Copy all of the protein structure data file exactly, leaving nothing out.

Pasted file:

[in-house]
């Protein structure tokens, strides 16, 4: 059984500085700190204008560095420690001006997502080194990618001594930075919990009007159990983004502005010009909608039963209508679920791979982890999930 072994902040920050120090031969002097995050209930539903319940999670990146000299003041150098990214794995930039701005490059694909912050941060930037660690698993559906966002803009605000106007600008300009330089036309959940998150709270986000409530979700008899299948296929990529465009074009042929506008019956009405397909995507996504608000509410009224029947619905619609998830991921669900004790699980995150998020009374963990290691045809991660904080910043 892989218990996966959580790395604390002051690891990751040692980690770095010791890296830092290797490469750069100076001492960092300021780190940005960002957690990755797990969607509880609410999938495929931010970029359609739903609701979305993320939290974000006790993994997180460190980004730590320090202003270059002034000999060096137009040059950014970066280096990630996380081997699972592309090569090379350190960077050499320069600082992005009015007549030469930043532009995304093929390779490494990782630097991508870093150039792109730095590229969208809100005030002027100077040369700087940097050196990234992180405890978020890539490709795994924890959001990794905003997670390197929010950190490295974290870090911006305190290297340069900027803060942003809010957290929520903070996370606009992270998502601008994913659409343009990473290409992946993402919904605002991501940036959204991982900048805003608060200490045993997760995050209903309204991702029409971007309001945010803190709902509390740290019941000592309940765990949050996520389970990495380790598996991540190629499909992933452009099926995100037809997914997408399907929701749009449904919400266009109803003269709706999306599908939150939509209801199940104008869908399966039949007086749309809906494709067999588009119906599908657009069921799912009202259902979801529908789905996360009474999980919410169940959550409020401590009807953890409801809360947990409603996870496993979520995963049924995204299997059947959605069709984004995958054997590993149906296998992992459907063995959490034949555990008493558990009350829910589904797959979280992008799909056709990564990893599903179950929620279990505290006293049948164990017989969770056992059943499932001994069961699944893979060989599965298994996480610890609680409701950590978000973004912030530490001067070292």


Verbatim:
[in-house]
């Protein structure tokens, strides 16, 4: 059984500085700190204008560095420690001006997502080194990618001594930075919990009007159990983004502005010009909608039963209508679920791979982890999930 072994902040920050120090031969002097995050209930539903319940999670990146000299003041150098990214794995930039701005490059694909912050941060930037660690698993559906966002803009605000106007600008300009330089036309959940998150709270986000409530979700008899299948296929990529465009074009042929506008019956009405397909995507996504608000509410009224029947619905619609998830991921669900004790699980995150998020009374963990290691045809991660904080910043 892989218990996966959580790395604390002051690891990751040692980690770095010791890296830092290797490469750069100076001492960092300021780190940005960002957690990755797990969607509880609410999938495929931010970029359609739903609701979305993320939290974000006790993994997180460190980004730590320090202003270059002034000999060096137009040059950014970066280096990630996380081997699972592309090569090379350190960077050499320069600082992005009015007549030469930043532009995304093929390779490494990782630097991508870093150039792109730095590229969208809100005030002027100077040369700087940097050196990234992180405890978020890539490709795994924890959001990794905003997670390197929010950190490295974290870090911006305190290297340069900027803060942003809010957290929520903070996370606009992270998502601008994913659409343009990473290409992946993402919904605002991501940036959204991982900048805003608060200490045993997760995050209903309204991702029409971007309001945010803190709902509390740290019941000592309940765990949050996520389970990495380790598996991540190629499909992933452009099926995100037809997914997408399907929701749009449904919400266009109803003269709706999306599908939150939509209801199940104008869908399966039949007086749309809906494709067999588009119906599908657009069921799912009202259902979801529908789905996360009474999980919410169940959550409020401590009807953890409801809360947990409603996870496993979520995963049924995204299997059947959605069709984004995958054997590993149906296998992992459907063995959490034949555990008493558990009350829910589904797959979280992008799909056709990564990893599903179950929620279990505290006293049948164990017989969770056992059943499932001994069961699944893979060989599965298994996480610890609680409701950590978000973004912030530490001067070292």